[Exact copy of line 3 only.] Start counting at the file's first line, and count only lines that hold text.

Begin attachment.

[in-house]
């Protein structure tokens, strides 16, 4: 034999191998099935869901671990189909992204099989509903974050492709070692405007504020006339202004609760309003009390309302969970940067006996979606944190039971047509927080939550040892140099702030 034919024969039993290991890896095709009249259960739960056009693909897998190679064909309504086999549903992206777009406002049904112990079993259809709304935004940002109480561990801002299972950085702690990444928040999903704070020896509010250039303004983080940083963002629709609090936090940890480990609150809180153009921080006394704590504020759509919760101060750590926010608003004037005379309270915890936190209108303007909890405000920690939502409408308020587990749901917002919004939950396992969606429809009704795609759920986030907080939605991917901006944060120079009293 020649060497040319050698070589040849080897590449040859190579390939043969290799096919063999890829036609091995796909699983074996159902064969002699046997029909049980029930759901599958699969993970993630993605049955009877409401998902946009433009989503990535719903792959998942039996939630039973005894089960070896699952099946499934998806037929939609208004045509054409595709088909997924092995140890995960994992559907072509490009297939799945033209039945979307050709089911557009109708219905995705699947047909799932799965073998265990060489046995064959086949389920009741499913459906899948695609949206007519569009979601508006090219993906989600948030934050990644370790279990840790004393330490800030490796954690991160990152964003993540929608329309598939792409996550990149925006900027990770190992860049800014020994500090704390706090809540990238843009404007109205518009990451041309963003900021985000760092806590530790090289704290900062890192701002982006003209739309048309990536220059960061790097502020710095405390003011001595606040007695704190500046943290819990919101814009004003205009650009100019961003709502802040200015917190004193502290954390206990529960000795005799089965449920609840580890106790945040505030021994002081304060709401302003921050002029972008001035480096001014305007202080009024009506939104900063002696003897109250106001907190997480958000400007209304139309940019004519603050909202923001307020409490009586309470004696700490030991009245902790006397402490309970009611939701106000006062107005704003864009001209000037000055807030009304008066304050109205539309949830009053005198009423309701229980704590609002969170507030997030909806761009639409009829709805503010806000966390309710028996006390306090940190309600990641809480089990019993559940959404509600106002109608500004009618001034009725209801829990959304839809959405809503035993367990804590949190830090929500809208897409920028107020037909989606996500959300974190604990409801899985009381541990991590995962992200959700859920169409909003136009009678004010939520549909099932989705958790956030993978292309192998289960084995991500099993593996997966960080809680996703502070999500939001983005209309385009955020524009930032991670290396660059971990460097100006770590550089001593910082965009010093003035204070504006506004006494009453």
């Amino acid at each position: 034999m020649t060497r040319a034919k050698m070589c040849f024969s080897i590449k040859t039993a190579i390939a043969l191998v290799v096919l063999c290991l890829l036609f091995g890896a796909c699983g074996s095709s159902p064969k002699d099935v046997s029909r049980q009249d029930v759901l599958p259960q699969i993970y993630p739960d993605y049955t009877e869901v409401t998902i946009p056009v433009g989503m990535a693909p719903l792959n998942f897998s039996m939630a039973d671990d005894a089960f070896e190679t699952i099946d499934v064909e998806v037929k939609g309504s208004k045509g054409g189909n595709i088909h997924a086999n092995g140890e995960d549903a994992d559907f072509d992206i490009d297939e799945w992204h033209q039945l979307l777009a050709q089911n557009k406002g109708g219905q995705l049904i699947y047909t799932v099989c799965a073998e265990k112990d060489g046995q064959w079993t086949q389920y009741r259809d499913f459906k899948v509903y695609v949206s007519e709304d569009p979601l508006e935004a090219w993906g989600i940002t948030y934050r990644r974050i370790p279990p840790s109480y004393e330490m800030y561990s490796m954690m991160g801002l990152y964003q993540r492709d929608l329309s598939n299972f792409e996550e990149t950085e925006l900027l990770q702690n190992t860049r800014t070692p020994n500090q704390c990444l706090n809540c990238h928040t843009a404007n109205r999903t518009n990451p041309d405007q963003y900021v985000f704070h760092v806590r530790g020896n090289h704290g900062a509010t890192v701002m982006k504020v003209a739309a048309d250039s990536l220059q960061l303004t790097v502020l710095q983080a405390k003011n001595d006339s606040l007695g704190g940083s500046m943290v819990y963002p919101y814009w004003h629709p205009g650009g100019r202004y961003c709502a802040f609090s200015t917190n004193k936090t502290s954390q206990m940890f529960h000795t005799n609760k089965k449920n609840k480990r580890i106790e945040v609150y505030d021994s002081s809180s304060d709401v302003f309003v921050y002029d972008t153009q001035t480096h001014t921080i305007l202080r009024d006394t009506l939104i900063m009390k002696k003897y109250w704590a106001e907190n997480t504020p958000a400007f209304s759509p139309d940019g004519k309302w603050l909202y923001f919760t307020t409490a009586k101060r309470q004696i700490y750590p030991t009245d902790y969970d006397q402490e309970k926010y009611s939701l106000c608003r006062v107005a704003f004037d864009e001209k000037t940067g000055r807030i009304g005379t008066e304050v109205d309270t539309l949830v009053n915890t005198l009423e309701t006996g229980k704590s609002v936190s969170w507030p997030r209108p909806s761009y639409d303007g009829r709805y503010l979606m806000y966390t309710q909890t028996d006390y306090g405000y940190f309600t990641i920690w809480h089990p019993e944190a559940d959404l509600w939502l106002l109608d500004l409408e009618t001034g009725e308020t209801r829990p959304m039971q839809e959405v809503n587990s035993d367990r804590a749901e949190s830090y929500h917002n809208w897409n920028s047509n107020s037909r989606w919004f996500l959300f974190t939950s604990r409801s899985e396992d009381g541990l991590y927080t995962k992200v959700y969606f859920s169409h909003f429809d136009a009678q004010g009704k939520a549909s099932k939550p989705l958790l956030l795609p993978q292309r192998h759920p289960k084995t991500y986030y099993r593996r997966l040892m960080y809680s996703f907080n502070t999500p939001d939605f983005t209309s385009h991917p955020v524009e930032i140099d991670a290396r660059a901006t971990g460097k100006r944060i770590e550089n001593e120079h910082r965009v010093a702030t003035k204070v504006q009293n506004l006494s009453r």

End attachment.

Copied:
């Amino acid at each position: 034999m020649t060497r040319a034919k050698m070589c040849f024969s080897i590449k040859t039993a190579i390939a043969l191998v290799v096919l063999c290991l890829l036609f091995g890896a796909c699983g074996s095709s159902p064969k002699d099935v046997s029909r049980q009249d029930v759901l599958p259960q699969i993970y993630p739960d993605y049955t009877e869901v409401t998902i946009p056009v433009g989503m990535a693909p719903l792959n998942f897998s039996m939630a039973d671990d005894a089960f070896e190679t699952i099946d499934v064909e998806v037929k939609g309504s208004k045509g054409g189909n595709i088909h997924a086999n092995g140890e995960d549903a994992d559907f072509d992206i490009d297939e799945w992204h033209q039945l979307l777009a050709q089911n557009k406002g109708g219905q995705l049904i699947y047909t799932v099989c799965a073998e265990k112990d060489g046995q064959w079993t086949q389920y009741r259809d499913f459906k899948v509903y695609v949206s007519e709304d569009p979601l508006e935004a090219w993906g989600i940002t948030y934050r990644r974050i370790p279990p840790s109480y004393e330490m800030y561990s490796m954690m991160g801002l990152y964003q993540r492709d929608l329309s598939n299972f792409e996550e990149t950085e925006l900027l990770q702690n190992t860049r800014t070692p020994n500090q704390c990444l706090n809540c990238h928040t843009a404007n109205r999903t518009n990451p041309d405007q963003y900021v985000f704070h760092v806590r530790g020896n090289h704290g900062a509010t890192v701002m982006k504020v003209a739309a048309d250039s990536l220059q960061l303004t790097v502020l710095q983080a405390k003011n001595d006339s606040l007695g704190g940083s500046m943290v819990y963002p919101y814009w004003h629709p205009g650009g100019r202004y961003c709502a802040f609090s200015t917190n004193k936090t502290s954390q206990m940890f529960h000795t005799n609760k089965k449920n609840k480990r580890i106790e945040v609150y505030d021994s002081s809180s304060d709401v302003f309003v921050y002029d972008t153009q001035t480096h001014t921080i305007l202080r009024d006394t009506l939104i900063m009390k002696k003897y109250w704590a106001e907190n997480t504020p958000a400007f209304s759509p139309d940019g004519k309302w603050l909202y923001f919760t307020t409490a009586k101060r309470q004696i700490y750590p030991t009245d902790y969970d006397q402490e309970k926010y009611s939701l106000c608003r006062v107005a704003f004037d864009e001209k000037t940067g000055r807030i009304g005379t008066e304050v109205d309270t539309l949830v009053n915890t005198l009423e309701t006996g229980k704590s609002v936190s969170w507030p997030r209108p909806s761009y639409d303007g009829r709805y503010l979606m806000y966390t309710q909890t028996d006390y306090g405000y940190f309600t990641i920690w809480h089990p019993e944190a559940d959404l509600w939502l106002l109608d500004l409408e009618t001034g009725e308020t209801r829990p959304m039971q839809e959405v809503n587990s035993d367990r804590a749901e949190s830090y929500h917002n809208w897409n920028s047509n107020s037909r989606w919004f996500l959300f974190t939950s604990r409801s899985e396992d009381g541990l991590y927080t995962k992200v959700y969606f859920s169409h909003f429809d136009a009678q004010g009704k939520a549909s099932k939550p989705l958790l956030l795609p993978q292309r192998h759920p289960k084995t991500y986030y099993r593996r997966l040892m960080y809680s996703f907080n502070t999500p939001d939605f983005t209309s385009h991917p955020v524009e930032i140099d991670a290396r660059a901006t971990g460097k100006r944060i770590e550089n001593e120079h910082r965009v010093a702030t003035k204070v504006q009293n506004l006494s009453r």